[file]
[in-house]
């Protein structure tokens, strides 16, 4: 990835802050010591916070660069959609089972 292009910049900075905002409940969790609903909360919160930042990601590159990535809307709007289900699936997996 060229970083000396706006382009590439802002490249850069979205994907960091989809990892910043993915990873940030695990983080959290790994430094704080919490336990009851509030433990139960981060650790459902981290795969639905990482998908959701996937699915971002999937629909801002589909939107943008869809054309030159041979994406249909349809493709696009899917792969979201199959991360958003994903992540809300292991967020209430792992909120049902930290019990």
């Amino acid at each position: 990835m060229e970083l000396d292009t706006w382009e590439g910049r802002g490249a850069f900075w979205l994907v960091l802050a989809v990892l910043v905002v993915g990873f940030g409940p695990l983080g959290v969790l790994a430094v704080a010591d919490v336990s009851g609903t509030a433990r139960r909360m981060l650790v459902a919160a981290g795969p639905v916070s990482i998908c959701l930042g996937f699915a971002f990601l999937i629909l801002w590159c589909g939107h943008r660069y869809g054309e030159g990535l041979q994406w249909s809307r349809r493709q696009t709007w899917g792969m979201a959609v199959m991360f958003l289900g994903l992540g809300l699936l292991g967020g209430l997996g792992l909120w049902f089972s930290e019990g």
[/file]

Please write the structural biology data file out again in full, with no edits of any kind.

[in-house]
């Protein structure tokens, strides 16, 4: 990835802050010591916070660069959609089972 292009910049900075905002409940969790609903909360919160930042990601590159990535809307709007289900699936997996 060229970083000396706006382009590439802002490249850069979205994907960091989809990892910043993915990873940030695990983080959290790994430094704080919490336990009851509030433990139960981060650790459902981290795969639905990482998908959701996937699915971002999937629909801002589909939107943008869809054309030159041979994406249909349809493709696009899917792969979201199959991360958003994903992540809300292991967020209430792992909120049902930290019990």
């Amino acid at each position: 990835m060229e970083l000396d292009t706006w382009e590439g910049r802002g490249a850069f900075w979205l994907v960091l802050a989809v990892l910043v905002v993915g990873f940030g409940p695990l983080g959290v969790l790994a430094v704080a010591d919490v336990s009851g609903t509030a433990r139960r909360m981060l650790v459902a919160a981290g795969p639905v916070s990482i998908c959701l930042g996937f699915a971002f990601l999937i629909l801002w590159c589909g939107h943008r660069y869809g054309e030159g990535l041979q994406w249909s809307r349809r493709q696009t709007w899917g792969m979201a959609v199959m991360f958003l289900g994903l992540g809300l699936l292991g967020g209430l997996g792992l909120w049902f089972s930290e019990g």